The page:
University of Maryland Extension

Leafminers - Trees and Shrubs

leafminer
Leafminer damage

Leafminers feed on leaf tissue between the upper and lower surfaces of a leaf. They may be the immature stages of moths (caterpillars), beetles, flies, or sawflies. Most cause little damage. Several are pests of shade trees. These include the holly leafminers, locust leafminer, birch leaf- miner, and oak blotch leafminer.

Birch leafminer is a primarily a pest of gray and river birch. This pest is a sawfly. The feeding activity of the larvae results in irregular, brownish, blotch mines. These mines may coalesce in heavy infestations, causing leaves and entire trees to turn brown by late spring. The best control is prevention. Try to plant or replace susceptible birches with resistant species. If the infestation must be controlled, use a foliar absorbed insecticide to kill larvae in newly developing mines.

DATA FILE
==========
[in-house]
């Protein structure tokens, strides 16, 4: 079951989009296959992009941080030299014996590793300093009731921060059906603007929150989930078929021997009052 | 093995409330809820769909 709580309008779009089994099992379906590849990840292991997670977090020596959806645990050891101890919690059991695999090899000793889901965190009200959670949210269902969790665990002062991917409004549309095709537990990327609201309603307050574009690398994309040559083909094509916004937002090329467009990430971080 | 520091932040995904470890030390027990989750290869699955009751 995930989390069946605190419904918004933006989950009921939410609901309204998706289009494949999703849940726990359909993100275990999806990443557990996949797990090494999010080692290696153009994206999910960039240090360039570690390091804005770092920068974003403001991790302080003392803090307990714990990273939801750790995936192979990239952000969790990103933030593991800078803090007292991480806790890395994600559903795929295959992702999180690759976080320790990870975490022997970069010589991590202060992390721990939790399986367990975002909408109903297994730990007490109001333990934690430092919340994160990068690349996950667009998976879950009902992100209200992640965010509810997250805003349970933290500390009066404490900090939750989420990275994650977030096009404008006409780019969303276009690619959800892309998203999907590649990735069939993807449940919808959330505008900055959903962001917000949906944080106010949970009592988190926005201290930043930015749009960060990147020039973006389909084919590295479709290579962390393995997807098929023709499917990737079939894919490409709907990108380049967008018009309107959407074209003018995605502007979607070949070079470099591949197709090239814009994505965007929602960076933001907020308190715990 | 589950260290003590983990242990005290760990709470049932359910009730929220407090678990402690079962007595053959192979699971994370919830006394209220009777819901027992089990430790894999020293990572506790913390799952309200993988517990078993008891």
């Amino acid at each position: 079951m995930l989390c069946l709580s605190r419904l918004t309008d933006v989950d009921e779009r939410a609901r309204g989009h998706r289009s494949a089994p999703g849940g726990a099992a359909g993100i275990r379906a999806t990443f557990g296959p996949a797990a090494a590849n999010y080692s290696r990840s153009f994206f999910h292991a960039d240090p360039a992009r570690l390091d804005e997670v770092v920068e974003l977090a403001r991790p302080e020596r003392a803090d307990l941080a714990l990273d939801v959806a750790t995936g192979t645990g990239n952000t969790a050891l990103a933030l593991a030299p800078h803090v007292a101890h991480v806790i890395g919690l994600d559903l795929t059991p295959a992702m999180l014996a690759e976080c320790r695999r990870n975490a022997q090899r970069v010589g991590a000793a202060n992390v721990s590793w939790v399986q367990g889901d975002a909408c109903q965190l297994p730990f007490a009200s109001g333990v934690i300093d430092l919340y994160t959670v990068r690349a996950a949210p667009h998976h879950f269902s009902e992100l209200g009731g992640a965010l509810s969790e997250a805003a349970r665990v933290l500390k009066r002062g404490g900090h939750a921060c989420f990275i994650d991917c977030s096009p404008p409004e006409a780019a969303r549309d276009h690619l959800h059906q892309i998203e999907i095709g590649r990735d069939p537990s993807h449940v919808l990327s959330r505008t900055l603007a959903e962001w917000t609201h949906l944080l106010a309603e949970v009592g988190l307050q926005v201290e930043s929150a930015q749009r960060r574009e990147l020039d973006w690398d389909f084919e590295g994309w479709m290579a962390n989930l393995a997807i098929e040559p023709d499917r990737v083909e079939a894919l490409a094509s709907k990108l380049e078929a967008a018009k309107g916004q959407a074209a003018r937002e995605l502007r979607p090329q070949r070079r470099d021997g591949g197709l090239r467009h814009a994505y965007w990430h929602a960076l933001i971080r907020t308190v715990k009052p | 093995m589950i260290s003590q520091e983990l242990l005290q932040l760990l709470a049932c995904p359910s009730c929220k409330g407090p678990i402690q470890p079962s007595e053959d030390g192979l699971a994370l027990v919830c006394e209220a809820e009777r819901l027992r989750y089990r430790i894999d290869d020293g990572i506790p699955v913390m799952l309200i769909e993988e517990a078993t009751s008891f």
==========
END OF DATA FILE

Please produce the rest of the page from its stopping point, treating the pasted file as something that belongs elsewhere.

Oak blotch leafminer (native moth) attacks scrub, post, black, red and white oaks. The larvae (caterpillars) feed just below the upper surface of the leaf, causing irregular brown blotch mines. This is a minor pest and control is usually unnecessary.

birch leafminer damage on leaves

birch leafminer adult

Birch leafminer damageBirch leafminer adult
larval stage of birch leafmineroakblotch leaminer
Close-up of birch leafminer larvaOak blotch leafminer damage
Maintained by the IET Department of the College of Agriculture and Natural Resources. © 2019. Web Accessibility